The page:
Pragmatically, we just needed to convince ourselves and others: All will be well, we just need to keep our heads above water. Heads above water meant making every effort to be visible within networks of superstructures that we hoped would help us (and others) move equitably along the circuit. We desperately still need to be out there even as jobs, gigs, sidelines, projects, hustles and regular sources of livelihood have started dwindling or permanently stopped. But when much of the linkages that we are familiar with begin to corrode or clog and cut us out, sometimes there just isn’t enough ethical space, or reimagination, to push us through. So, we change directions. Or at least we try to.
But as days, weeks, months, and now a year have passed, we painstakingly (still) attempt to make sense of what is left of our role as artists (or as cultural workers, etc.) or even as human beings. Periodically, we think of our (ir)relevance, and just as we shakily try to regain a semblance of our (perceived) value, we wrestle with our increasing obsolescence as an individual (or as part of a community). At our lowest points, our value in the general population has been reduced to something as basic as a quarantine pass.1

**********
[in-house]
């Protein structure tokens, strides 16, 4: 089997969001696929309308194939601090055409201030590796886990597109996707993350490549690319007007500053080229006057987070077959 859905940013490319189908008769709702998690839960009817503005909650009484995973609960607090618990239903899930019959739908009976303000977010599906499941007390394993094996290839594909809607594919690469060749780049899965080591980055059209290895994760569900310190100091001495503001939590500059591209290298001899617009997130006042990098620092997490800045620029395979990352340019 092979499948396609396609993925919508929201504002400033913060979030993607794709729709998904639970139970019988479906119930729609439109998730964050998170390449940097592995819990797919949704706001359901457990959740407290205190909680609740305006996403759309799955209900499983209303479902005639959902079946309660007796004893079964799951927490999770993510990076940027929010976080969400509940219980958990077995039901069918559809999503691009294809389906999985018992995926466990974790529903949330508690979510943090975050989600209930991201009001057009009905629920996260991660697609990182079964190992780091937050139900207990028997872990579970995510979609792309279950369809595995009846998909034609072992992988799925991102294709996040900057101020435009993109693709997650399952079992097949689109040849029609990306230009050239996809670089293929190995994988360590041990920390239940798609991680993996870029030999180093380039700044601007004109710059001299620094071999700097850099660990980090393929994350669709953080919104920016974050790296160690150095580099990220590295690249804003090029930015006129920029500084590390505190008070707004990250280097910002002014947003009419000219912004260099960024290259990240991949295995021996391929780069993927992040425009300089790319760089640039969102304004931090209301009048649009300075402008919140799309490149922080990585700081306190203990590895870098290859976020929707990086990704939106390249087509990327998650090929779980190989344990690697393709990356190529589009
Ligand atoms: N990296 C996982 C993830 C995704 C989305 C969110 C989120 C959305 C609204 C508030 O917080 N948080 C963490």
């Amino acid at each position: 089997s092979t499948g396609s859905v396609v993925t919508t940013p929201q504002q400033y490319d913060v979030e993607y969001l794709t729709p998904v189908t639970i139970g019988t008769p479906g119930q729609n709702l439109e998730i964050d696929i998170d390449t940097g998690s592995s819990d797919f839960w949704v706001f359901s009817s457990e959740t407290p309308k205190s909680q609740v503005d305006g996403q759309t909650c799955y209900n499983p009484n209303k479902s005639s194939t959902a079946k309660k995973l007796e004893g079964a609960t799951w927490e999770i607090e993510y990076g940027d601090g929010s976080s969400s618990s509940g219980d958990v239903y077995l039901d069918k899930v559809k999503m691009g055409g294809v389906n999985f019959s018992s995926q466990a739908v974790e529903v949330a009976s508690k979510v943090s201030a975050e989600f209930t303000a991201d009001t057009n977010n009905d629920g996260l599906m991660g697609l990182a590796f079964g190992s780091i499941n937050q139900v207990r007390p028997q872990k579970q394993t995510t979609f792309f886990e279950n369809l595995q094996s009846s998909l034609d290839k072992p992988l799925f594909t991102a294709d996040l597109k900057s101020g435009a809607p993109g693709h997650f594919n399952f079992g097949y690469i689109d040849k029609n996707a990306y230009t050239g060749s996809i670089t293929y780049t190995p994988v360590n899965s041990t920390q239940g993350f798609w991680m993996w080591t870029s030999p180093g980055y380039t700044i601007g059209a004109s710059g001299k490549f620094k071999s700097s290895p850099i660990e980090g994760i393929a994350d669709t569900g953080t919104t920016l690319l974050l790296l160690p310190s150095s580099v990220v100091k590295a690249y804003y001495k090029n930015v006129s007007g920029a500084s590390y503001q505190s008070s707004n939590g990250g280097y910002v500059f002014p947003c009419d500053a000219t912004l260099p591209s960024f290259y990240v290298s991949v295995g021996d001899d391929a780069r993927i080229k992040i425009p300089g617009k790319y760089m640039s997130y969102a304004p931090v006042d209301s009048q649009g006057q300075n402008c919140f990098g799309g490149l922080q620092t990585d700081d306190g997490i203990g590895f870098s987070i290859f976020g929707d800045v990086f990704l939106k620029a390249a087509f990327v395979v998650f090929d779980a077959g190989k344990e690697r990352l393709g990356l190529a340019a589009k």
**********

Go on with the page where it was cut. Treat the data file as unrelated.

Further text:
Thoughts on mortality and dead-ends have, by now, attached to the collective internal discourse. Our varying involuntary cries for help leak out through our social media-translated existence with posts of images of old oeuvres and former victories that cling to us like past lives. And despite our self-discipline (or lack thereof) in curating the best possible ways to represent our coping mechanisms in this long season of optics, we find ourselves trapped in this heavy air that seems to whisper: What legacy do you leave when you do not make it?